Plug-in hybrids have low fuel consumption, but require more costly parts than cars with a regular combustion engine. During development, the optimal cost balance must be calculated, which has been extremely time consuming to date.
Now researchers at Chalmers University of Technology have developed a new method that dramatically reduces the time needed for these calculations.
Plug-in hybrids are more fuel efficient thanks to the combination of electric motor and battery. However, the higher number of components the higher the manufacturing costs.
The fuel savings must be calculated based on very long driving cycles, as variations in the way the car is driven and charged on different days plays a major role in fuel consumption. Analysing the fuel efficiency of different plug-in hybrids over long cycles is extremely time-consuming. A whole month of driving has to be analysed second by second, and millions of variables calculated.
Now a research team at Chalmers University of Technology has developed a quick and simple method for engineers to calculate the lowest cost, factoring in both manufacture and driving behaviour. Researcher Mitra Pourabdollah describes the method in her doctoral thesis:
“The operating cost of a plug-in hybrid depends on many different variables, such as the way you drive, how you charge the battery and how far you drive between charges,” she says. “Driving habits also affect what size battery you need. Component prices, different battery types and different driving habits combined result in a huge number of parameters that impact the overall cost.”
The new solution that Mitra Pourabdollah presents involves using a so-called convex optimisation algorithm. The algorithm acts as a tool in which researchers enter the various parameters that can affect the cost of a plug-in hybrid, and see the results very quickly. The new method speeds up this part of the design process twentyfold. In extreme cases, calculations that would normally take a thousand hours can be completed in half an hour – almost two thousand times faster than previously.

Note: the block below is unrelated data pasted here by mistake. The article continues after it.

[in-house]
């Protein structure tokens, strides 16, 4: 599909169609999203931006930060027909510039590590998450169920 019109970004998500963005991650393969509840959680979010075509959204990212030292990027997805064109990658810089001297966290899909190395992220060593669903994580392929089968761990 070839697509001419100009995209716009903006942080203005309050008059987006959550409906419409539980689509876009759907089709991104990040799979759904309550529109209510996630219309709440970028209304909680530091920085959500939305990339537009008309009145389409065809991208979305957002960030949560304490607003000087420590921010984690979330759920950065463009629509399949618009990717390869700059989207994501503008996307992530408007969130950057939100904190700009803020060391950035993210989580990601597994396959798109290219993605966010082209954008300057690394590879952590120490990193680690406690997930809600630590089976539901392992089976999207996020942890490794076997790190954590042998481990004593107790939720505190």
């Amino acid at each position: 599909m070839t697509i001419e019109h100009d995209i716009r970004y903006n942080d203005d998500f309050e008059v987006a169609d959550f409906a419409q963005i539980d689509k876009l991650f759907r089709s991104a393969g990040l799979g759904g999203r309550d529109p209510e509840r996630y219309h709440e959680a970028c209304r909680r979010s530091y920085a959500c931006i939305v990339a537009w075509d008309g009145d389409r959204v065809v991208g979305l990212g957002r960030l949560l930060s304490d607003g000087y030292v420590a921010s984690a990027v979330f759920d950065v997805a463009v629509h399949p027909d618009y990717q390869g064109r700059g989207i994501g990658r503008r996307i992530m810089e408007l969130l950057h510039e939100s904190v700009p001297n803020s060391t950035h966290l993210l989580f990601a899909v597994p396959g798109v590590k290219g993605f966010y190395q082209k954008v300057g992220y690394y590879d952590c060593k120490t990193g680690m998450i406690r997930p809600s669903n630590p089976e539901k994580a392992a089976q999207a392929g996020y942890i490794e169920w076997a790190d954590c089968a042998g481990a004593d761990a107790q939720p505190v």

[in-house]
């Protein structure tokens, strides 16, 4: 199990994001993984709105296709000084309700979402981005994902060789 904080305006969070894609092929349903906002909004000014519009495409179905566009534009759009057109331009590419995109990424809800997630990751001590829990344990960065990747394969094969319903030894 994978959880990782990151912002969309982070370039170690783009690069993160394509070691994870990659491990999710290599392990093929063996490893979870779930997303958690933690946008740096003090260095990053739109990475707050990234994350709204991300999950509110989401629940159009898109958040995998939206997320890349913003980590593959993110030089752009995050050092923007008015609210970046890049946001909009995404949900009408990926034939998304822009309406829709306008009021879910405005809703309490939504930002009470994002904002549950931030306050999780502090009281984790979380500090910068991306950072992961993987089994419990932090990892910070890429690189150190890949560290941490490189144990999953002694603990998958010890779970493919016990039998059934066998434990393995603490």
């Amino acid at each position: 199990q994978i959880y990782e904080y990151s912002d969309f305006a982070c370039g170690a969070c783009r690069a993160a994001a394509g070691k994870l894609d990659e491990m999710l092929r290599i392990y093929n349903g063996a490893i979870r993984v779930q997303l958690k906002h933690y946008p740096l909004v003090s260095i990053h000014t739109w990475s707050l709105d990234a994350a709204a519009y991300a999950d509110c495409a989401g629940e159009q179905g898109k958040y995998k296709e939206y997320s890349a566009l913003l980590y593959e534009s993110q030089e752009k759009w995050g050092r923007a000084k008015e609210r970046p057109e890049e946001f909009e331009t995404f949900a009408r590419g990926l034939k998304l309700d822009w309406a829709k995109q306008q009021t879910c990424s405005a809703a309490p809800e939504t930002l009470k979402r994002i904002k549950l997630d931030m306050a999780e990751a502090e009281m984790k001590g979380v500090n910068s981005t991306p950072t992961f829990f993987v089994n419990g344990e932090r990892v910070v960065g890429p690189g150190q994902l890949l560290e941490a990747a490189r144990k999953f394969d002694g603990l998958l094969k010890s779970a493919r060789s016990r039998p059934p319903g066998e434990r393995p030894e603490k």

“Dramatic time savings at this stage will allow more opportunities to consider other aspects of the design of the drivetrain and gain a broader perspective,” Mitra Pourabdollah claims.
“Rapid feedback is essential for creative work,” says Anders Grauers, one of the supervisors of the project. “Even discounting such extreme cases, the new method means that you can get the results of your calculations the same working day, a very significant benefit for the creative process.”
Mitra Pourabdollah’s research colleagues Nikolce Murgovski and Lars Johannesson Mårdh originally came up with the idea of applying convex optimisation to a complex vehicle model. They began by developing a method for plug-in hybrid buses. Following on from their work, Mitra Pourabdollah studied how the method could be applied to passenger cars. The basic algorithm is very flexible – and fun to work with.
“Finding a way to describe the various components that fit convex optimisation is a bit like a game,” explains Mitra Pourabdollah. “The method has many other application areas as well, for example in active safety”.